variable- which column from the observations information will be used to define groups
reference- the base/ reference level for the comparison. If features have higher values in this group than target they will generate negative fold changes
target- the target/ non-reference level for the comparison. If features have higher values in this group than the reference they will generate positive fold changes
You can optionally supply:
blocking- semicolon-delimited, any additional variables (also observation columns) that should be modelled alongside the contrast variable
exclude_samples_values- the former being a valid column in the samples sheet, the latter a semicolon-delimited list of values in that column which should be used to select samples prior to differential modelling. This is helpful where certain samples need to be exluded prior to analysis of a given contrast.
The file can be tab or comma separated.
This is usually the easiest way to supply annotations for RNA-seq features. It should match the GTF used in nf-core/rnaseq if that workflow was used to produce the input expression matrix. Skip for MaxQuant.
Annotation package identifiers for Affymetrix arrays
-profile affy, default behaviour is to derive an annotation table while running the affy/justrma module based on the CDF name discovered there.
Your own features, or no features
To override the above options, you may also supply your own features table as a TSV:
By default, if you don’t provide features, for non-array data the workflow will fall back to attempting to use the matrix itself as a source of feature annotations. For this to work you must make sure to set the
features_metadata_cols parameters to the appropriate values, for example by setting them to ‘gene_id’ if that is the identifier column on the matrix. This will cause the gene ID to be used everywhere rather than more accessible gene symbols (as can be derived from the GTF), but the workflow should run. Please use this option for MaxQuant analysis, i.e. do not provide features.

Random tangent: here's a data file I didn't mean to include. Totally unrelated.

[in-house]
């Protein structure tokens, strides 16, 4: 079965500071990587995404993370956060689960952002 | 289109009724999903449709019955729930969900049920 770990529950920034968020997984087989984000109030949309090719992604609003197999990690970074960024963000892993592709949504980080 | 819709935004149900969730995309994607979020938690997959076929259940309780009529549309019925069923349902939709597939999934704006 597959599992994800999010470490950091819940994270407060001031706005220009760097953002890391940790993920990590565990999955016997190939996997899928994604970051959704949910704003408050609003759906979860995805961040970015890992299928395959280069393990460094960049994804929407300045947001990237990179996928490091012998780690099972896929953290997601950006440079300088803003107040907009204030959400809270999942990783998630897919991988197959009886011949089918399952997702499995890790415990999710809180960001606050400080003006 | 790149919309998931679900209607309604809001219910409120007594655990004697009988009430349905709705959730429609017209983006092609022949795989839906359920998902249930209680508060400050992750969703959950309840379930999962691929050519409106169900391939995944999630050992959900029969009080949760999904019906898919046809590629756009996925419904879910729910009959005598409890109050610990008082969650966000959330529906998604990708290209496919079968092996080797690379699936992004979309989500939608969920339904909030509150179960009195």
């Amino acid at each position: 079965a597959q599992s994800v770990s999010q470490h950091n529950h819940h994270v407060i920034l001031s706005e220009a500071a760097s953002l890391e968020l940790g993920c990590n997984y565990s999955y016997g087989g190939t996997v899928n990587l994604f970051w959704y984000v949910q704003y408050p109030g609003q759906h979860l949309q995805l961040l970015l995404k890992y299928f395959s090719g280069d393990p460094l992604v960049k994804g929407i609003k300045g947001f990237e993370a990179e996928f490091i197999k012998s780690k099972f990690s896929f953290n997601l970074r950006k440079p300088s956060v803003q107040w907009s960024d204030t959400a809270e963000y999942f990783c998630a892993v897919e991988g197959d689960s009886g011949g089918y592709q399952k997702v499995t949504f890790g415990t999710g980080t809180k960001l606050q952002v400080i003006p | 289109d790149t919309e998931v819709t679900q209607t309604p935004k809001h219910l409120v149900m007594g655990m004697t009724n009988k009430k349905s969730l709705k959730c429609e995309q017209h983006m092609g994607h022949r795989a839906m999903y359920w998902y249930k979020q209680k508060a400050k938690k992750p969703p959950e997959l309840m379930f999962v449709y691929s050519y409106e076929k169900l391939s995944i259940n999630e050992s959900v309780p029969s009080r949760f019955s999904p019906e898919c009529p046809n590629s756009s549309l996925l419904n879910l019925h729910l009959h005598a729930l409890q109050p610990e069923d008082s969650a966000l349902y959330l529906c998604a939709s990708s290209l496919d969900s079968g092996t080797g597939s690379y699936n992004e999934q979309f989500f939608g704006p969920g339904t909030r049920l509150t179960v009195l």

Working with the output R markdown file
The pipeline produces an R markdown file which, if you’re proficient in R, you can use to tweak the report after it’s generated (note- if you need the same customisations repeatedly we would recommend you supply your own template using the
To work with R markdown files you will need Rstudio. You will also need to have the ShinyNGS R module installed, since it supplies a lot of the accessory plotting functions etc that you will need. The exact way you will do this may depend on your exact systems, but for example
1. Create a conda environment with Shinyngs and activate it
2. Open RStudio from this environment
For example, on a Mac Terminal:
Now, unzip the report archive, and in RStudio change directory to that location:
Now open the R Markdown file from the RStudio UI, and you should have everything you need to run the various code segments and render the whole document to HTML again if you wish.
Shiny app generation
This is enabled with:
… which is the default. By default the app is not deployed, but just output to the output folder under
You have 3 choices in running that application:
- Run locally
- Have shinyapps.io host it for you
- Host on a Shiny server
1. Run locally
You can start the application locally (in an environment where ShinyNGS is installed) like:
This will give you a local URI to access in your browser:
2. Shinyapps.io deployment
shinyapps.io is a hosting solution supplied by Posit (formerly RStudio) which gives you quick and easy access to hosting for Shiny applications. There is a free tier, though you’ll have to pay for features such as authentication and improved resources.
You can upload your app to shinyapps.io youself, or deploy directly to shinyapps.io with this workflow, for which a few things need to happen:
Account and app setup
At https://www.shinyapps.io/, create an account, add a token (via Account -> Tokens) and note your secret and token.
You let Nextflow know about these via secrets:
You then need to activate the deployment in your parameters, and supply both your account name and an app name:
With this configuration in place deployment should happen automatically every time you run your workflow.
3. Run your own Shiny server
There is also a Shiny server application, which you can install on your own infrastruture and use to host applications yourself.
Gene set enrichment analysis
Currently, two tools can be used to do gene set enrichment analysis.
GSEA tests for differential genes from within a user-provided set of genes; this requires a GMT or GMX file. The following example shows how to enable this:
The gprofiler2 package can be used to test which pathways are enriched in the sets of differential genes produced by the the DESeq2 or limma modules. It is an R interface for the gwebtool. In the simplest form, this feature can be enabled with the parameters from the following example:
If gene sets have been specified to the workflow via
--gene_sets_files these are used by default. Specifying
--gprofiler2_organism (mmusculus for Mus musculus, hsapiens for Homo sapiens etc.) will override those gene sets with g
--gprofiler2_token will override both options and use gene sets from a previous g run.